Two Georges’ Thinking

I like two Georges’ ways of thinking, so I’ve taken note of them here.


From George Pólya’s method for mathematical problem solving:

1 Understand the problem

  • What is the unknown?
  • What are the data?
  • What is the condition?
  • Can the problem be solved?

2 Assumptions

  • What can you or need you assume?
  • What shouldn’t you assume?
  • Have you made subconscious assumptions?

3 Devising a plan of attack

  • Have you seen this or a related problem before?
  • Have you seen a similar unknown before?
  • Can you restate the problem?
  • If you can’t solve this problem, can you solve a similar or simpler problem?

4 Aftermath

  • Are you sure of the solution? Can you see it at a glance?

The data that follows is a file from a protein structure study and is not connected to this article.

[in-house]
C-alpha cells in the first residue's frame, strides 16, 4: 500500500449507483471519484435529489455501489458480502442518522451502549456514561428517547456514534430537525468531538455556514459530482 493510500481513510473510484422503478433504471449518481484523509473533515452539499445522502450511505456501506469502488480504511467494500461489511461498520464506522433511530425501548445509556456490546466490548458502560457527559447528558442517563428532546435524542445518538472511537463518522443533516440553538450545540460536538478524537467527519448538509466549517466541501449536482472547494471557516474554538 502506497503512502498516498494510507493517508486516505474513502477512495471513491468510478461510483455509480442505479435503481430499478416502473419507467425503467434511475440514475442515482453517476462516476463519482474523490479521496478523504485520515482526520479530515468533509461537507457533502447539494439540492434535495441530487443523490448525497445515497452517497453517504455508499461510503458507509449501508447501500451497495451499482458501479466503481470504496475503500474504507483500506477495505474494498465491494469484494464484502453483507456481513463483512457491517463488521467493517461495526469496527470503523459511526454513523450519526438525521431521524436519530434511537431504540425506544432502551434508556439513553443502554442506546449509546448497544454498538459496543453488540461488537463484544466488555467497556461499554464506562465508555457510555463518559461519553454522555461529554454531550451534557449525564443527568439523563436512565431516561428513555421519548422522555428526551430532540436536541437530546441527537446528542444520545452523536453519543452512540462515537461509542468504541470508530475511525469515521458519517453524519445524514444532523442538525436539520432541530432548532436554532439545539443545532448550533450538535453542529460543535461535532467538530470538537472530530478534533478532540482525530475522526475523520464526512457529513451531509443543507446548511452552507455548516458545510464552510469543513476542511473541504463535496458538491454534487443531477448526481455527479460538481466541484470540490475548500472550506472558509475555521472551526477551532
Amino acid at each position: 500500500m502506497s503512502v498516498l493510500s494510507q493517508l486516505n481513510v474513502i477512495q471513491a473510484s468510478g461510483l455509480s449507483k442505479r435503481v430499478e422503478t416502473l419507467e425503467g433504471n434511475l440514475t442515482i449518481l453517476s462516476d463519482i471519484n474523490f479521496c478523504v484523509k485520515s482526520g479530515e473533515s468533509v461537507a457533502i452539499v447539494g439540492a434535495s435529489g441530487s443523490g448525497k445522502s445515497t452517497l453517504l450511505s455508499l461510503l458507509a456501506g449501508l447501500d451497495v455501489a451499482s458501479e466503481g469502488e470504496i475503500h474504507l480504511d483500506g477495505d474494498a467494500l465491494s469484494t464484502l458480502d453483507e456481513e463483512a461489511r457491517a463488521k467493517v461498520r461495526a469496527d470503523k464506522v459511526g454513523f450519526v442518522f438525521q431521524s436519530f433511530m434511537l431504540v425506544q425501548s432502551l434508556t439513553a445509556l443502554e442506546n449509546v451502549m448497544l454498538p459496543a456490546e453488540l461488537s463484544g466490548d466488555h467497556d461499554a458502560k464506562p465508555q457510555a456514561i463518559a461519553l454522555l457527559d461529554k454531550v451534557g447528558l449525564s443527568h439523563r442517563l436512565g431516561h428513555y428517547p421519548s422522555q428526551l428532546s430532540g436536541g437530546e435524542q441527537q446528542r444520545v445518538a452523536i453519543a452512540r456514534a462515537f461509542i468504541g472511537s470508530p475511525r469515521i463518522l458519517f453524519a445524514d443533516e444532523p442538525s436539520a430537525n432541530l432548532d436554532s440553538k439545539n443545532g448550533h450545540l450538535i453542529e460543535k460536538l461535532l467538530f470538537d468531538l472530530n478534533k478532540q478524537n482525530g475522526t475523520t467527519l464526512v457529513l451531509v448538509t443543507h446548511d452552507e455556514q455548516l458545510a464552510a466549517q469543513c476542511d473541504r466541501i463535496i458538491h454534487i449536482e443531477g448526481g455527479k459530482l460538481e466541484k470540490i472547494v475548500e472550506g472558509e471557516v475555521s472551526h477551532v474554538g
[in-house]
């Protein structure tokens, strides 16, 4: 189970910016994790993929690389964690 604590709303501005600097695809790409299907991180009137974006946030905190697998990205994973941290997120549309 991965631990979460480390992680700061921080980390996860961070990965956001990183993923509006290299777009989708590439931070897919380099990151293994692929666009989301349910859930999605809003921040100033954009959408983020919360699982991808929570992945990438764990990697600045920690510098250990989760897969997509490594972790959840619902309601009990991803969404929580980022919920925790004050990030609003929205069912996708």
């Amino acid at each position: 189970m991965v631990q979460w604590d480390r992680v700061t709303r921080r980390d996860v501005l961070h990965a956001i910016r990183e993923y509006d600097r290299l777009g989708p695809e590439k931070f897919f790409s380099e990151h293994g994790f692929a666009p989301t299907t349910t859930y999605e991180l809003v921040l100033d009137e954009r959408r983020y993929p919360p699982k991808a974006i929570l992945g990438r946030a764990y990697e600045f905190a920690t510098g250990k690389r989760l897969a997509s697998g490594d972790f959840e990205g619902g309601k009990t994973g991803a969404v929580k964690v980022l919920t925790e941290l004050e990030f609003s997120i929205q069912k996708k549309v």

• Did you use all the data? the whole condition?
  • Can you get the same solution another way?
  • Are there other valid solutions?
  • Can you apply the solution or method to another problem?
  • Was this a satisfying problem to solve?

I was lucky to have a different George, George Heilmeier, as my boss’ boss back when I worked at TI’s Artificial Intelligence Lab in the 80s, but I had no idea how famous or important he really was. I just knew he was cool.

From George Heilmeier’s method for solving research challenges:

  • What are you trying to do? Articulate your objectives using absolutely no jargon.
  • How is it done today, and what are the limits of current practice?
  • What is new in your approach and why do you think it will be successful?
  • Who cares? If you are successful, what difference will it make?
  • What are the risks?
  • How much will it cost?
  • How long will it take?
  • What are the mid-term and final “exams” to check for success?

Curious about how to keep a vision while staying focused on metrics? Me too. Watch a 3-minute video on notes I took while hanging out with Laura Martini.

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